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The Fox and the Wolf: Interracial Love on TEEN WOLF

The Fox and the Wolf: Interracial Love on TEEN WOLF

It’s hard finding an interracial couple in a mainstream TV show. It’s not impossible, but it’s hard. What’s harder still is finding an interracial couple where one of the two isn’t white, where both lovers are minorities.

Enter Teen Wolf. Now, I’ve given Teen Wolf some flack in the past (circa our first-ever Problematic Favorites issue) but I’d also like to give them credit where credit is due, and one of my favorite aspects of the show is that not only do they have an interracial couple where they’re both minorities, but it’s the main couple of the show.

Tyler Posey, who plays Scott McCall, is of Mexican descent. Arden Cho, who plays Kira Yukimura, is of Korean descent. The two of them have a simultaneously adorable and badass relationship together (Scott’s an alpha werewolf and Kira’s a katana-wielding kitsune) and there actually does come a point in the show where Kira’s Japanese background plays a very important role in the plot. We have an entire episode not just dedicated to her mother’s backstory, but showcasing the Japanese internment camps of World War II, something that is taught so little in public schools. The now-closed George Takei-created Broadway show Allegiance was the first that some people had even heard that such a thing had happened in our country. It’s heavy stuff for a genre show on MTV, but for a lot of fans it was appreciated.

Kira’s race is addressed more in the show than Scott’s, despite Scott being the main character, but that’s due in large part to the fact that Kira’s parents are so connected with their backgrounds and traditions. When Scott goes to Kira’s house for dinner with her parents, the Korean Mr. Yukimura (Kira gets her Japanese genes from her mom’s side) cooks up a wickedly good-looking Japanese sushi platter for everybody. Kira teaches Scott how to properly hold his chopsticks, Scott makes the hilarious mistake of thinking the wasabi was guacamole and eats the entire thing whole, Mr. Yukimura explains how he took his wife’s last name instead of vice versa because she’s the last in her family lineage.

The Yukimuras are very much a family surrounded by their history — Scott and his mom, not so much. In fact, it’s Mr. Yukimura’s story about taking his wife’s surname that prompts Scott to ask his mom why she kept her ex-husband’s surname McCall instead of changing back to her maiden name, Delgado.

But even though Scott’s Latino roots aren’t explored to the extent that Kira’s are, that doesn’t detract from the singular and pretty awesome fact that the main couple of the show is an interracial couple. Even better is the fact that, as far as I’ve been able to find online, producer Jeff Davis doesn’t grandstand and pat himself on the back for it. If you’ve read my past article on Teen Wolf, one of my biggest problems with the show back then was the fact that the cast and producer both laud the show as being so progressive in terms of LGBT representation when, in fact, they didn’t have much. One gay couple does not groundbreaking exposure make.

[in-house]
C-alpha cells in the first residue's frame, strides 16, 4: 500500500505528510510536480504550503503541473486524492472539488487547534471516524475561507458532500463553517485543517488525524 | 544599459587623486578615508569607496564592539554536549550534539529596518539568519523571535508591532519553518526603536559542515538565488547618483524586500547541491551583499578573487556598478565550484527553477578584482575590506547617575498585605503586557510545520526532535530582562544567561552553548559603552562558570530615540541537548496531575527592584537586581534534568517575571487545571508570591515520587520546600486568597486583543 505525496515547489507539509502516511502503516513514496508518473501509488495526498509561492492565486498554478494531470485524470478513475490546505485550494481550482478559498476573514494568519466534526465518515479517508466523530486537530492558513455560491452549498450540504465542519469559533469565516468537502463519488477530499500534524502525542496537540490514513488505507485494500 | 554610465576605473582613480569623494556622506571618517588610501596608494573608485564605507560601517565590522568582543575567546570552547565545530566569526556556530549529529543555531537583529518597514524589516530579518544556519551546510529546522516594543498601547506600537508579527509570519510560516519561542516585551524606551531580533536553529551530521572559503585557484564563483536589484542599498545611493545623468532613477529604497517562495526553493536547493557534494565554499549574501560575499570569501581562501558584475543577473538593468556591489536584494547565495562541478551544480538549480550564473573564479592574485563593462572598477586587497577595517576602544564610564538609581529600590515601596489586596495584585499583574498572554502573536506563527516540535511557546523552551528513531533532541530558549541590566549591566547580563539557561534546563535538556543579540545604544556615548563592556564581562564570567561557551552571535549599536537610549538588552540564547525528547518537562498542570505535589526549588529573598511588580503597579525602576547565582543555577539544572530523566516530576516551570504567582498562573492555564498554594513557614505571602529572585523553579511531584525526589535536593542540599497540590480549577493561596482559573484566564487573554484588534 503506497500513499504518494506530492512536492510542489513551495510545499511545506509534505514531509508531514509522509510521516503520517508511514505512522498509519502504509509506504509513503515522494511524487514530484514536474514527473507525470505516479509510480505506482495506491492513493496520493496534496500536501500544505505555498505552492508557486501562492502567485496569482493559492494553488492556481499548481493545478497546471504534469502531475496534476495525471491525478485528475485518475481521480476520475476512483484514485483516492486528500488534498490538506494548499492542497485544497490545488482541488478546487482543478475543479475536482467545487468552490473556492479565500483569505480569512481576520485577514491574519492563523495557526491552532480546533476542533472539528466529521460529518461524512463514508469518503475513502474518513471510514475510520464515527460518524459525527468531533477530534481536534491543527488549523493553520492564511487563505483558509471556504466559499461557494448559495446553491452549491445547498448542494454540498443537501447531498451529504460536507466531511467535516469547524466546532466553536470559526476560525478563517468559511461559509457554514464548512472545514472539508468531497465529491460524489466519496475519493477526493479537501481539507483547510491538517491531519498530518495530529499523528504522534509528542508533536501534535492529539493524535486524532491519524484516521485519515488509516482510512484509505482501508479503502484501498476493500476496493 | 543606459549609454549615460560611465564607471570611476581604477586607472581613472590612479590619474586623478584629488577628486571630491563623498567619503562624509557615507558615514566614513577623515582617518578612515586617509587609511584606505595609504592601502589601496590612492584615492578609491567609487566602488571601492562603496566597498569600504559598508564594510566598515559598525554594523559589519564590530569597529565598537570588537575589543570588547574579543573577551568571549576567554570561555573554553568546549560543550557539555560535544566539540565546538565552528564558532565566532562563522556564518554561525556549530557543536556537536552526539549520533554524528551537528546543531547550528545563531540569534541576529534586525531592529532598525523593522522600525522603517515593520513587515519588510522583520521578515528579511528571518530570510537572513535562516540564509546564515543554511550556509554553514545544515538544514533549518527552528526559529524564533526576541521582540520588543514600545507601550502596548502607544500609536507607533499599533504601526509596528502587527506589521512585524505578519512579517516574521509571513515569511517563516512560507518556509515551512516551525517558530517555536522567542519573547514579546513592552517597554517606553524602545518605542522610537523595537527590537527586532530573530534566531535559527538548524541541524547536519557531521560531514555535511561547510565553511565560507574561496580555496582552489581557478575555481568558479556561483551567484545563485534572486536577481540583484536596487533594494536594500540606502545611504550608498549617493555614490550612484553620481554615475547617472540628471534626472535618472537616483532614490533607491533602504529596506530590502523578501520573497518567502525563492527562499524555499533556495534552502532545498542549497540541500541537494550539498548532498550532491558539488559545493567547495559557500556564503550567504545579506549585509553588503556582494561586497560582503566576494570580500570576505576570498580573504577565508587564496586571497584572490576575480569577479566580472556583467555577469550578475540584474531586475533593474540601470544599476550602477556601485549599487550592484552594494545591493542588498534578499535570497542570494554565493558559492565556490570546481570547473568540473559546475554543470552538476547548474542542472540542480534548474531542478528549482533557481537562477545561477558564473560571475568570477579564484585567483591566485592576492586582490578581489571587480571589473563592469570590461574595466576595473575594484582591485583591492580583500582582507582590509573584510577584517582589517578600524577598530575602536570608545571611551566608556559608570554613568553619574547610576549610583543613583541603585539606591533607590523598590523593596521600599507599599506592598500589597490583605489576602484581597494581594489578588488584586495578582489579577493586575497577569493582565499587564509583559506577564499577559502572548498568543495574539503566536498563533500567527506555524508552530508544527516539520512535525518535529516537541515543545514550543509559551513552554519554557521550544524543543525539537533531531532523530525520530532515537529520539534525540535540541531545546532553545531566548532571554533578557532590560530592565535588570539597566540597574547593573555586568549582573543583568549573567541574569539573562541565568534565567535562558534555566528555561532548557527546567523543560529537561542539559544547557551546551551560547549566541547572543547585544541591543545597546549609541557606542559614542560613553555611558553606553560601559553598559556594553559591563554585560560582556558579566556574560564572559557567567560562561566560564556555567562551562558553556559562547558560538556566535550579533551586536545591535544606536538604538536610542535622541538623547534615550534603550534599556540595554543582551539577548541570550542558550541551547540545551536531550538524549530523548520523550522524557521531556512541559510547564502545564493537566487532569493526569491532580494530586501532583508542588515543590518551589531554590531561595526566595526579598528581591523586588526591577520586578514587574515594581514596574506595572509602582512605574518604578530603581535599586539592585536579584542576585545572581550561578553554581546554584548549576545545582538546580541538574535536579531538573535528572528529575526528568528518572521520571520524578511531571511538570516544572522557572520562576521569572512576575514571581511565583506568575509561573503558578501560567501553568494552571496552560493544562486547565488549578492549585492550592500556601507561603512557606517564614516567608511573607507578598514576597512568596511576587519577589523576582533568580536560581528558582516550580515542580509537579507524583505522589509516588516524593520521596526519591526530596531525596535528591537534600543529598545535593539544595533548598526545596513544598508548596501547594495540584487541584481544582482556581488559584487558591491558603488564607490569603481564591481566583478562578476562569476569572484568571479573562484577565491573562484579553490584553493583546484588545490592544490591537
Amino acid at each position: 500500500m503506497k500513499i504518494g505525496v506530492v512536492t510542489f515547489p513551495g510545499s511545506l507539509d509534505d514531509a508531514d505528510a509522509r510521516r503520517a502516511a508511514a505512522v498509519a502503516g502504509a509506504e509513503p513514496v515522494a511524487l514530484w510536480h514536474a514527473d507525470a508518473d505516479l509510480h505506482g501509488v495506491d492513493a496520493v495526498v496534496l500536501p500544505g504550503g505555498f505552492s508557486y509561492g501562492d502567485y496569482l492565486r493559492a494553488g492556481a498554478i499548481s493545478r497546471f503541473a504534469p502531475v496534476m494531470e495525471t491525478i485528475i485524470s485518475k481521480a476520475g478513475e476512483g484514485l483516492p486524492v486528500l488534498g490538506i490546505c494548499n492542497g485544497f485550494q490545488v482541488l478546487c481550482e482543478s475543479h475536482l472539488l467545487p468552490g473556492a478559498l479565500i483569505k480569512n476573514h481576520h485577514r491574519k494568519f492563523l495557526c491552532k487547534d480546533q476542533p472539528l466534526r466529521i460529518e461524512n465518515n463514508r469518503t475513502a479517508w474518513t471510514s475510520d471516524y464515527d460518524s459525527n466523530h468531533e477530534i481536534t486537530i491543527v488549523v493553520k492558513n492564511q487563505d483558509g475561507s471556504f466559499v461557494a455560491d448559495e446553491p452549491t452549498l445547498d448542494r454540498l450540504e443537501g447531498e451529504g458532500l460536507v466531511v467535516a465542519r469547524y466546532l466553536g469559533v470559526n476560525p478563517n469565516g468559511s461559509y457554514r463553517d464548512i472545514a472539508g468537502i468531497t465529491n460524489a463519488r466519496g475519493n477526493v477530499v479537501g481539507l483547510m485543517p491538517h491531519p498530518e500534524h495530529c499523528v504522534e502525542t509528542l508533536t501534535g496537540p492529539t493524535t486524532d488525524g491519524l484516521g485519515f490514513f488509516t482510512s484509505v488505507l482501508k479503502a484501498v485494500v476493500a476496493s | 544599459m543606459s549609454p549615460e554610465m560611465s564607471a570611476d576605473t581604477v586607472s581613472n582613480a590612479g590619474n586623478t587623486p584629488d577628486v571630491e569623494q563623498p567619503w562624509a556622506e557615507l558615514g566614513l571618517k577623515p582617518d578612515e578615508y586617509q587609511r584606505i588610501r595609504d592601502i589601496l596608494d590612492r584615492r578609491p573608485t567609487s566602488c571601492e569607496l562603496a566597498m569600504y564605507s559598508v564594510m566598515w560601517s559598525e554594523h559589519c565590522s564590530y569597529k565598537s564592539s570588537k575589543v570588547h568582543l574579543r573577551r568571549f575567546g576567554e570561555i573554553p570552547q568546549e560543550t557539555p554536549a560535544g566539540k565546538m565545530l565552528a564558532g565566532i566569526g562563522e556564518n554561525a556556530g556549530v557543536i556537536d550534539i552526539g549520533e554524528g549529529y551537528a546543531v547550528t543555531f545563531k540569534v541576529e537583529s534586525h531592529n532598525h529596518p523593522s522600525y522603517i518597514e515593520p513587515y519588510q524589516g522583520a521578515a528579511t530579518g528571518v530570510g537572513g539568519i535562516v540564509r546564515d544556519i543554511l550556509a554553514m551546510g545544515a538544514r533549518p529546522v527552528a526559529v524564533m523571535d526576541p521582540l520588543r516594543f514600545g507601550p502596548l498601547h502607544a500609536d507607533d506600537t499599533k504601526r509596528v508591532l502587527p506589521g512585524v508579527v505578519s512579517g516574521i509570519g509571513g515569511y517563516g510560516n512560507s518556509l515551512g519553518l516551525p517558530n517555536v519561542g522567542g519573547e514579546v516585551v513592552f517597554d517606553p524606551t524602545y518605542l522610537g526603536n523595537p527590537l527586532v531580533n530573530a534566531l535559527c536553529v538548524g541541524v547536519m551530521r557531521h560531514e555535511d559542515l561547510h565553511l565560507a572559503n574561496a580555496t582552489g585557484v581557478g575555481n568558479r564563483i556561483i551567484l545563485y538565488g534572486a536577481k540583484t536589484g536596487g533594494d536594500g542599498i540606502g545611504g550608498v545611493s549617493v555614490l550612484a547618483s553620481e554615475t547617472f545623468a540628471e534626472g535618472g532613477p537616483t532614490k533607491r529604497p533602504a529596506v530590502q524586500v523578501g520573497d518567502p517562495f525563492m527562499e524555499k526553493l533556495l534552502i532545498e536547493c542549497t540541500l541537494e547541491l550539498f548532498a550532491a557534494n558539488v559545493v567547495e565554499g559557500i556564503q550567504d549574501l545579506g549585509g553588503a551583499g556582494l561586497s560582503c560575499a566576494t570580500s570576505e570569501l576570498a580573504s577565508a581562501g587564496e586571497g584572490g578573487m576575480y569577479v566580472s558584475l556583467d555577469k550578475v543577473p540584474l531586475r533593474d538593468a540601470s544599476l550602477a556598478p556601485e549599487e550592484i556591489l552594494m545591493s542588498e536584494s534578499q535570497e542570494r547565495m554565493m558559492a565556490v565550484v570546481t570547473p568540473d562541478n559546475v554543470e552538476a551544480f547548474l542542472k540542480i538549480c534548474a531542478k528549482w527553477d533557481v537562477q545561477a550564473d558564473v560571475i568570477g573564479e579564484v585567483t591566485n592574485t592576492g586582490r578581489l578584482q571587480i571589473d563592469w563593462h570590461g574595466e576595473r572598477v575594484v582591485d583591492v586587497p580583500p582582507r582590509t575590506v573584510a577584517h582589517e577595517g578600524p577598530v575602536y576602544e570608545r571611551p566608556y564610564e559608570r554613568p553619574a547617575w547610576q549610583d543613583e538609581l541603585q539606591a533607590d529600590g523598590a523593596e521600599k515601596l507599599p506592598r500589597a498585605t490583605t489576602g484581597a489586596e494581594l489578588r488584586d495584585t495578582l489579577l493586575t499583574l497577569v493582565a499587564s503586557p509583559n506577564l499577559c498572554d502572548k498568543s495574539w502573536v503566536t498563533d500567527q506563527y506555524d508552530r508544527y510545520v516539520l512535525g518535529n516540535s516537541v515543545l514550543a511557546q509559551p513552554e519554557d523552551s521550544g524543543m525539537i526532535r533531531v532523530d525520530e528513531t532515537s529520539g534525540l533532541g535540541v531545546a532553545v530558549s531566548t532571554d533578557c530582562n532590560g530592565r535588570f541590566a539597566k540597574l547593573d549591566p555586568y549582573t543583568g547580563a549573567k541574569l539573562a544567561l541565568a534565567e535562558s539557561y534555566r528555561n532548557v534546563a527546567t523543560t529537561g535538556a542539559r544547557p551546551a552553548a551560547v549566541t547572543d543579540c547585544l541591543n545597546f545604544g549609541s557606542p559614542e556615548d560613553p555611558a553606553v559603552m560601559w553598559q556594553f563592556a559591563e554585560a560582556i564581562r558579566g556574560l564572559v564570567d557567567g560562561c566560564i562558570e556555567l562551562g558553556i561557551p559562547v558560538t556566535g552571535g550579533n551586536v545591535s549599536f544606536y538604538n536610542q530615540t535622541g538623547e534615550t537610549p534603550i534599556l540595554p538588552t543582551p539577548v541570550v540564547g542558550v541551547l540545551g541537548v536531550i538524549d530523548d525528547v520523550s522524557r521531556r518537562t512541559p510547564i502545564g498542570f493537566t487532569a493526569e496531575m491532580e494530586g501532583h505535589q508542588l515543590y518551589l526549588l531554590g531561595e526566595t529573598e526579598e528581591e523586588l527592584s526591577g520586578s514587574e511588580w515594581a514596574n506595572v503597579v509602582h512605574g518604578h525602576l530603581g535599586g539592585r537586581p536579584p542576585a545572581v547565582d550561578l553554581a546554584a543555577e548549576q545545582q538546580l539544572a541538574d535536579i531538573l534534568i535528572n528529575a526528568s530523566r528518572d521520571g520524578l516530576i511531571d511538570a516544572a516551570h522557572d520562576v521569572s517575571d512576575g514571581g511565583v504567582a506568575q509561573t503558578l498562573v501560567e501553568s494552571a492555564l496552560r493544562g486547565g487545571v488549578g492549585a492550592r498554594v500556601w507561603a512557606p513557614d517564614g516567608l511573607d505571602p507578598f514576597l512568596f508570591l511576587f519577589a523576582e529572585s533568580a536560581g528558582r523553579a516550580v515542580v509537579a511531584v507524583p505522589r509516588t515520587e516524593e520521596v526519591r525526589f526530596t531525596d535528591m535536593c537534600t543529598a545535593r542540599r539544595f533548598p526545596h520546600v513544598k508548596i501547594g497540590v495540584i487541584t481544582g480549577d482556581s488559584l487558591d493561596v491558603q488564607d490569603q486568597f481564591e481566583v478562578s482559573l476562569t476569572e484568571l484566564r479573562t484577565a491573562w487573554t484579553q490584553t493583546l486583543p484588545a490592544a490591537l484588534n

Here, Davis and Co. let Scott and Kira do their own thing, be their own thing, and don’t purposely draw attention to them in the hopes of getting their Internet gold stars for diversity. Their romance comes naturally and they aren’t needlessly propped up on a pedestal for being in an interracial relationship.

They’re also in an inter-species relationship, as mentioned earlier, what with Scott being a werewolf and Kira being a kitsune. Supposedly, the fox and the wolf don’t get along and wouldn’t make a good pairing, but Scott and Kira are able to work through the obstacles that fall in their path and make it to a really good place in their relationship. And while certainly nobody in the show is against them being a couple based on their ethnicities, it does feel like another whisper to the past: interracial marriages weren’t formally and fully legalized in the United States until 1967 (Yes, seriously). Scott and Kira being of different species serve as a parallel to another time when interracial relationships were, historically, taboo. This is also addressed in the Japanese internment camp episode, where Kira’s mother Noshiko fell in love with a white corporal named Rhys.

For some, Teen Wolf may just be a melodramatic CGI-heavy show about a bunch of high school kids running around in slow motion and growling for the camera, but it digs deep in areas where other shows have only scratched the surface or barely touched it at all. Scott and Kira – and by extension, Posey and Cho – have created a genuinely engrossing relationship with each other, so much so that unless you were purposely writing an article about interracial romance like me, you wouldn’t even be looking out for it. It comes naturally, and it comes across as bona fide young love, and that’s something you definitely don’t see all that often.

Gabby Taub, the Fantasy Reviewer at Girls in Capes, is a recent graduate of New York University. She enjoys reading, writing, watching TV, and spending time getting lost among the bookshelves at Strand Bookstore.

Gabrielle Taub on Twitter
Gabrielle Taub
Fantasy Reviewer at Girls in Capes
Gabby, the Fantasy Reviewer at Girls in Capes, is a graduate of New York University. She enjoys reading (about Captain America), writing (about Captain America), and spending time getting lost among the bookshelves at Strand Bookstore – probably while thinking about Captain America.
Gabrielle Taub
Written by Gabrielle Taub

Gabby, the Fantasy Reviewer at Girls in Capes, is a graduate of New York University. She enjoys reading (about Captain America), writing (about Captain America), and spending time getting lost among the bookshelves at Strand Bookstore – probably while thinking about Captain America.